Stop scarring the disabled further | Free Malaysia Today
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PET owners in Shah Alam and several non-governmental organisations want the city council to review the requirement to get their immediate neighbours’ consent for getting dog licences.
They say it is unfair that their application for licences is not approved by the Shah Alam City Council (MBSA) simply because neighbours do not want to give consent.
A couple known only as Hong and Hui, have not been able to obtain licences for their Doberman and an adopted stray as they do not have the required consent because of a feud with their neighbour.
“MBSA officers threatened to take the dogs away, so we took the dogs to our factory site,” said Hui.
Hong is also puzzled by the requirement for the signature because their bungalow home was spacious.
Their house, he said, has a 10ft setback on both left and right as well as 15ft setback at the backyard.
“There is so much space.
“We do not even place the dogs near our objecting neighbour’s side.
“So why is it necessary for us to get permission from neighbours?” he asked.
Another pet lover, Daniel Lee said his friend who lived in a corner unit discovered that his neighbour had complained about his dog when he applied for a licence.
“My friend’s dog barks at cats running by.
“The council gave him a notice to remove the dog immediately,” he added.
Lee’s friend had to give the dog away and the money spent on a kennel at the house was wasted.
Lee, who lives in Petaling Jaya, added that the Petaling Jaya City Council (MBPJ) was more understanding to the plight of dog owners.
“They have celebrations such as the World Animal Day and take the effort to understand pet owners.
“People are a local council’s biggest asset, so listening to our voices will help go a long way,” he added.
Selangor president for the Malaysian Animal-Assisted Therapy for the Disabled and Elderly Association (Petpositive) Anthony Thanasayan said the ruling to get neighbour’s consent for dog licence started in 2005.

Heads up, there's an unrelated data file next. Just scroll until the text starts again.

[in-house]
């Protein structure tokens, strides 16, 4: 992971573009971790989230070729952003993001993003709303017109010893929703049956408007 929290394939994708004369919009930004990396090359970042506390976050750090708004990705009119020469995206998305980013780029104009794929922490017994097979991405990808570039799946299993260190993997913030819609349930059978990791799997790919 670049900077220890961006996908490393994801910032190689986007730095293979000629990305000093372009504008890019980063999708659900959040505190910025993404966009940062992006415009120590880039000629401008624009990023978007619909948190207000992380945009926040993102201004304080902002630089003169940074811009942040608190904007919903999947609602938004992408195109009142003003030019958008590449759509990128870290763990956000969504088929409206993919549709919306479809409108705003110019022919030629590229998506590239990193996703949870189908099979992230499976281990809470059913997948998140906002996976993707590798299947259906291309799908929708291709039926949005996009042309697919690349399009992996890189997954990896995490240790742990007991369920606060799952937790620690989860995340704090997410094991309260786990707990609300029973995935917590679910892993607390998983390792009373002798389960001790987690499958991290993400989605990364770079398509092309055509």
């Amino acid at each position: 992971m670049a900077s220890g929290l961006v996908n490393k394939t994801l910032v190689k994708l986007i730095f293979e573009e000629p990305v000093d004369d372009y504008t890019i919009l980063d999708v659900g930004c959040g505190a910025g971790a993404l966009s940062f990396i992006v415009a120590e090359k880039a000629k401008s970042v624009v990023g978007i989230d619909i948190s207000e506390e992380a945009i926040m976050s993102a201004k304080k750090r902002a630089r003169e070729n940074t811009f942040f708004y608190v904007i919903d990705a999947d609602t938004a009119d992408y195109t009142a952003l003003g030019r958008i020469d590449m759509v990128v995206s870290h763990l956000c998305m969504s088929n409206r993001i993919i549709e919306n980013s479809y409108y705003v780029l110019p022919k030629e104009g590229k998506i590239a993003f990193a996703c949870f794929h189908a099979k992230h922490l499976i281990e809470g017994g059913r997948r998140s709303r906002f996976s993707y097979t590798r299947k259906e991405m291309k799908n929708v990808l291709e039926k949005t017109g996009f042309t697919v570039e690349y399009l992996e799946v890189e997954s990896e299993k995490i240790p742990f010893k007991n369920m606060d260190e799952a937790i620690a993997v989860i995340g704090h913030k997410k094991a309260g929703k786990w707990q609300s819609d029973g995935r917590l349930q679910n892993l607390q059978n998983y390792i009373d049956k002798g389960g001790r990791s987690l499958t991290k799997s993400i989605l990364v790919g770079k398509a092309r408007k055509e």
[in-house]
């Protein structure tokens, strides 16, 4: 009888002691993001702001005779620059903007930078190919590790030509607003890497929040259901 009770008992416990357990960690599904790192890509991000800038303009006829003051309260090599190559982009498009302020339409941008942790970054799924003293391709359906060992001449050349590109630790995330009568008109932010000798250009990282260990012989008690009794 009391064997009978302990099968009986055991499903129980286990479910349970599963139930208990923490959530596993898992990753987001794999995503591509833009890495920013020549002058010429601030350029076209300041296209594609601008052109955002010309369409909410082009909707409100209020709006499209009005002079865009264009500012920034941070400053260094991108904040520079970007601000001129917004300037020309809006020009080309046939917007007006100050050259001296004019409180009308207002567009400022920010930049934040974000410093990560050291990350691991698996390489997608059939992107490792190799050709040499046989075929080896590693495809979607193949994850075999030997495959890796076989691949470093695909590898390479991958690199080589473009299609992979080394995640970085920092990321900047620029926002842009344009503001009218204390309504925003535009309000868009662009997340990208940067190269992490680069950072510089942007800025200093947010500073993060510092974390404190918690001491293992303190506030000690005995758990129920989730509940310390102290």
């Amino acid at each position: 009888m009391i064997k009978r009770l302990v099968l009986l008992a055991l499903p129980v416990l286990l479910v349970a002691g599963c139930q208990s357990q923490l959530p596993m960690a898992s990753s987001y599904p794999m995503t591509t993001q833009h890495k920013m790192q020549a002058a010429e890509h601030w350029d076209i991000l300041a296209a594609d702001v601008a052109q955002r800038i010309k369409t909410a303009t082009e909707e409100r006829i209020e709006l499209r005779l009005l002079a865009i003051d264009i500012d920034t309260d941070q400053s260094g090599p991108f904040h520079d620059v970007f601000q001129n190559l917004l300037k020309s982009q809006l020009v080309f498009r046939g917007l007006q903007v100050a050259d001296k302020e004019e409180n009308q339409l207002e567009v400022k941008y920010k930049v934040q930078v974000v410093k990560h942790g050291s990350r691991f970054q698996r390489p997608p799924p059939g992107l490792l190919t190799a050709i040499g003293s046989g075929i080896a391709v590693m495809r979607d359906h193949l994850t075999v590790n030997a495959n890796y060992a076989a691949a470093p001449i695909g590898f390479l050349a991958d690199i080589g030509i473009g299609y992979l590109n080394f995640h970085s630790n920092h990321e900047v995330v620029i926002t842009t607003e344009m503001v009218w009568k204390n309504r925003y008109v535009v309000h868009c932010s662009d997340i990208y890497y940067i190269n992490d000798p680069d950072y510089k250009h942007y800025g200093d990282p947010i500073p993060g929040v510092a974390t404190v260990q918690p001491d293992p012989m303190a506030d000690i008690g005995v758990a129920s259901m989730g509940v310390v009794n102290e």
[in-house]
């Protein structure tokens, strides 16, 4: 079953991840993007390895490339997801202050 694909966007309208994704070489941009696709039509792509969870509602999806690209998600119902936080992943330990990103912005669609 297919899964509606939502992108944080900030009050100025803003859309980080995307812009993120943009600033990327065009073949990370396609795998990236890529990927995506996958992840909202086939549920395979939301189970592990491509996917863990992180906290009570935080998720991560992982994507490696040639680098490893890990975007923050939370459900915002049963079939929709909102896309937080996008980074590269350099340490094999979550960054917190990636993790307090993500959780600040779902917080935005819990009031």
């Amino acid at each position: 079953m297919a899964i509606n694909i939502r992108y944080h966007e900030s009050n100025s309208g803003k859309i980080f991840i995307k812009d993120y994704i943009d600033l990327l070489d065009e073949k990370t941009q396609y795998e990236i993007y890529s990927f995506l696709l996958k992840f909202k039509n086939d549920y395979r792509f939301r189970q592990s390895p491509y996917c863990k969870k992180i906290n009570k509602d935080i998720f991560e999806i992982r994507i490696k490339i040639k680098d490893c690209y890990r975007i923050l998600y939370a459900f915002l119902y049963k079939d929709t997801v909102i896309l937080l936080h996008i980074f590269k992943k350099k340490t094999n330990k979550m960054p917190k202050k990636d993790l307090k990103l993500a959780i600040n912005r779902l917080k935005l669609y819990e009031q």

It sparked a protest by NGOs and animal lovers outside MBSA, following which the city council said it was only a procedure and would not determine the status of the application.
Anthony, who is a former MBPJ councillor, said all councils should investigate the legitimacy of people’s complaints against their neighbour’s dogs.
“Not approving applications upon receiving complaints is the easy way out and is not acceptable,” he said, adding that MBSA should focus on responsible pet ownership, monitoring the dogs and educating the owners.
Anthony also suggested that owners get relevant NGOs’ help to educate them on keeping pets to ensure they did not become a nuisance to the community and the neighbourhood.
Malaysian Animal Welfare Society president Shenaaz Khan said it was the right of every individual to own a pet.
She said the complaints were akin to giving an individual excess power over their neighbour.
“Is the council going to deny a disabled person his or her service dog because their neighbour lodged a complaint?” she added.
S. Gopalasingam, 81, from Section 2 Shah Alam has no problems getting licence for his dog every year because his neighbours are grateful for the dog’s presence as it deterred thieves and robbers.
MBSA deputy corporate communications director Shahrin Ahmad, however, said the consent was vital to preserve ties in the community.
“We want to ensure the peace and harmony in a neighbourhood is maintained at all times, hence the need to get your neighbour’s approval to own a dog,” he added.
Shahrin said if dog owners failed to get the signatures, they can submit an appeal letter to MBSA’s Licensing and Enforcement Department.